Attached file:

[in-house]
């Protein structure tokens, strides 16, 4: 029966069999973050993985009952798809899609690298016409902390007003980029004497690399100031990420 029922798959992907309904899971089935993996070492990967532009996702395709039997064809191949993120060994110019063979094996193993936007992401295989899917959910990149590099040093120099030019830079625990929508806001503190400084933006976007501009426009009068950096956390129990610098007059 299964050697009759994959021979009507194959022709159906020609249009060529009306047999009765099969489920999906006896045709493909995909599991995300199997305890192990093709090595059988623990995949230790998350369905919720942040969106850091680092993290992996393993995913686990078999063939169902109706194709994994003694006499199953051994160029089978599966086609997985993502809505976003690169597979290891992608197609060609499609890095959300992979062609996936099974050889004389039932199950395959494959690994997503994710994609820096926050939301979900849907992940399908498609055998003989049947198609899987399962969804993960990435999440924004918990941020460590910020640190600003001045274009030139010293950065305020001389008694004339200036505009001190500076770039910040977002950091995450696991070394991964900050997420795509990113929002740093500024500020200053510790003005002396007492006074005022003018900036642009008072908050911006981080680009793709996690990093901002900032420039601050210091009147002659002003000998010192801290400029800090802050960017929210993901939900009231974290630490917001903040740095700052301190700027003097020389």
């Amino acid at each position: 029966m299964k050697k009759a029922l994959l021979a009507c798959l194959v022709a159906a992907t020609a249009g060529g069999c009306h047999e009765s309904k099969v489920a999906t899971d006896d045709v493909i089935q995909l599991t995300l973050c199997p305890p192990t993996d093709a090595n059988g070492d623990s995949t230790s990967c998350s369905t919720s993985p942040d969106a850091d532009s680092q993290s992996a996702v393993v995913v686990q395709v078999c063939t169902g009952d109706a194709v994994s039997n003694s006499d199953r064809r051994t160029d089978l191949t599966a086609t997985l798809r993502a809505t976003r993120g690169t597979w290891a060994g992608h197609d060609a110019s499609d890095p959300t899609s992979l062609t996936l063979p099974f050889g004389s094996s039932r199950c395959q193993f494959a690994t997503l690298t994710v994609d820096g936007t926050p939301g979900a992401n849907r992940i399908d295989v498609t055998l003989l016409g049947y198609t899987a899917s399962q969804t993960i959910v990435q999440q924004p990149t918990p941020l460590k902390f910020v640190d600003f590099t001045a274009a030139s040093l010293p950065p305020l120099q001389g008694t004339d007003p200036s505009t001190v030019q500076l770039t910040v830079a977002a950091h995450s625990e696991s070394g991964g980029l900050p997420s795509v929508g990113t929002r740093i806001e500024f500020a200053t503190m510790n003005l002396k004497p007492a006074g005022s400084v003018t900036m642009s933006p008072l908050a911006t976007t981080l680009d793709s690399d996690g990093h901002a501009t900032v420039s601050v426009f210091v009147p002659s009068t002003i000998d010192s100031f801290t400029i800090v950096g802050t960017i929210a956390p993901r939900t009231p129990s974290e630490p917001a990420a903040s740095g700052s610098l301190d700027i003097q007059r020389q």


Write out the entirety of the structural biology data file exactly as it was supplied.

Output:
[in-house]
């Protein structure tokens, strides 16, 4: 029966069999973050993985009952798809899609690298016409902390007003980029004497690399100031990420 029922798959992907309904899971089935993996070492990967532009996702395709039997064809191949993120060994110019063979094996193993936007992401295989899917959910990149590099040093120099030019830079625990929508806001503190400084933006976007501009426009009068950096956390129990610098007059 299964050697009759994959021979009507194959022709159906020609249009060529009306047999009765099969489920999906006896045709493909995909599991995300199997305890192990093709090595059988623990995949230790998350369905919720942040969106850091680092993290992996393993995913686990078999063939169902109706194709994994003694006499199953051994160029089978599966086609997985993502809505976003690169597979290891992608197609060609499609890095959300992979062609996936099974050889004389039932199950395959494959690994997503994710994609820096926050939301979900849907992940399908498609055998003989049947198609899987399962969804993960990435999440924004918990941020460590910020640190600003001045274009030139010293950065305020001389008694004339200036505009001190500076770039910040977002950091995450696991070394991964900050997420795509990113929002740093500024500020200053510790003005002396007492006074005022003018900036642009008072908050911006981080680009793709996690990093901002900032420039601050210091009147002659002003000998010192801290400029800090802050960017929210993901939900009231974290630490917001903040740095700052301190700027003097020389």
């Amino acid at each position: 029966m299964k050697k009759a029922l994959l021979a009507c798959l194959v022709a159906a992907t020609a249009g060529g069999c009306h047999e009765s309904k099969v489920a999906t899971d006896d045709v493909i089935q995909l599991t995300l973050c199997p305890p192990t993996d093709a090595n059988g070492d623990s995949t230790s990967c998350s369905t919720s993985p942040d969106a850091d532009s680092q993290s992996a996702v393993v995913v686990q395709v078999c063939t169902g009952d109706a194709v994994s039997n003694s006499d199953r064809r051994t160029d089978l191949t599966a086609t997985l798809r993502a809505t976003r993120g690169t597979w290891a060994g992608h197609d060609a110019s499609d890095p959300t899609s992979l062609t996936l063979p099974f050889g004389s094996s039932r199950c395959q193993f494959a690994t997503l690298t994710v994609d820096g936007t926050p939301g979900a992401n849907r992940i399908d295989v498609t055998l003989l016409g049947y198609t899987a899917s399962q969804t993960i959910v990435q999440q924004p990149t918990p941020l460590k902390f910020v640190d600003f590099t001045a274009a030139s040093l010293p950065p305020l120099q001389g008694t004339d007003p200036s505009t001190v030019q500076l770039t910040v830079a977002a950091h995450s625990e696991s070394g991964g980029l900050p997420s795509v929508g990113t929002r740093i806001e500024f500020a200053t503190m510790n003005l002396k004497p007492a006074g005022s400084v003018t900036m642009s933006p008072l908050a911006t976007t981080l680009d793709s690399d996690g990093h901002a501009t900032v420039s601050v426009f210091v009147p002659s009068t002003i000998d010192s100031f801290t400029i800090v950096g802050t960017i929210a956390p993901r939900t009231p129990s974290e630490p917001a990420a903040s740095g700052s610098l301190d700027i003097q007059r020389q």